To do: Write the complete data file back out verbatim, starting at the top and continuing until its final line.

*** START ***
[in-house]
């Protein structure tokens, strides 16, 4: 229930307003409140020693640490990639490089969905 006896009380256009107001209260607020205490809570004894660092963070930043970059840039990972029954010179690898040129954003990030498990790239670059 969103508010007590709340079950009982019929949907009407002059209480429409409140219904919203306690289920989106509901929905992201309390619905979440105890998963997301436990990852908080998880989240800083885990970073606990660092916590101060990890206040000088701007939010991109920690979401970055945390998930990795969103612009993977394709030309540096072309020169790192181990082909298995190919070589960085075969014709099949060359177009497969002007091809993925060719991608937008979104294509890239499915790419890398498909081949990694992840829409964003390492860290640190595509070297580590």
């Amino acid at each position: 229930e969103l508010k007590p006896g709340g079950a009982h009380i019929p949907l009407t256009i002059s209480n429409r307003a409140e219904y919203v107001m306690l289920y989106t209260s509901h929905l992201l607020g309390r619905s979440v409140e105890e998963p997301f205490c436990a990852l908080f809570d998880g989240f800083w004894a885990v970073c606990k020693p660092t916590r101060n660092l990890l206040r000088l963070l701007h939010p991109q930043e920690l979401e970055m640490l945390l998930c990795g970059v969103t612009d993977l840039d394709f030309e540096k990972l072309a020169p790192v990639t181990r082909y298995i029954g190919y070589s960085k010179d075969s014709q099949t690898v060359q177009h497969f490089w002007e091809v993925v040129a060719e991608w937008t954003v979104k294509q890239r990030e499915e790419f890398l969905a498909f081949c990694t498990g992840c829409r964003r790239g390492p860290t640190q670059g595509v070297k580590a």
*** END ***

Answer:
[in-house]
């Protein structure tokens, strides 16, 4: 229930307003409140020693640490990639490089969905 006896009380256009107001209260607020205490809570004894660092963070930043970059840039990972029954010179690898040129954003990030498990790239670059 969103508010007590709340079950009982019929949907009407002059209480429409409140219904919203306690289920989106509901929905992201309390619905979440105890998963997301436990990852908080998880989240800083885990970073606990660092916590101060990890206040000088701007939010991109920690979401970055945390998930990795969103612009993977394709030309540096072309020169790192181990082909298995190919070589960085075969014709099949060359177009497969002007091809993925060719991608937008979104294509890239499915790419890398498909081949990694992840829409964003390492860290640190595509070297580590």
């Amino acid at each position: 229930e969103l508010k007590p006896g709340g079950a009982h009380i019929p949907l009407t256009i002059s209480n429409r307003a409140e219904y919203v107001m306690l289920y989106t209260s509901h929905l992201l607020g309390r619905s979440v409140e105890e998963p997301f205490c436990a990852l908080f809570d998880g989240f800083w004894a885990v970073c606990k020693p660092t916590r101060n660092l990890l206040r000088l963070l701007h939010p991109q930043e920690l979401e970055m640490l945390l998930c990795g970059v969103t612009d993977l840039d394709f030309e540096k990972l072309a020169p790192v990639t181990r082909y298995i029954g190919y070589s960085k010179d075969s014709q099949t690898v060359q177009h497969f490089w002007e091809v993925v040129a060719e991608w937008t954003v979104k294509q890239r990030e499915e790419f890398l969905a498909f081949c990694t498990g992840c829409r964003r790239g390492p860290t640190q670059g595509v070297k580590a």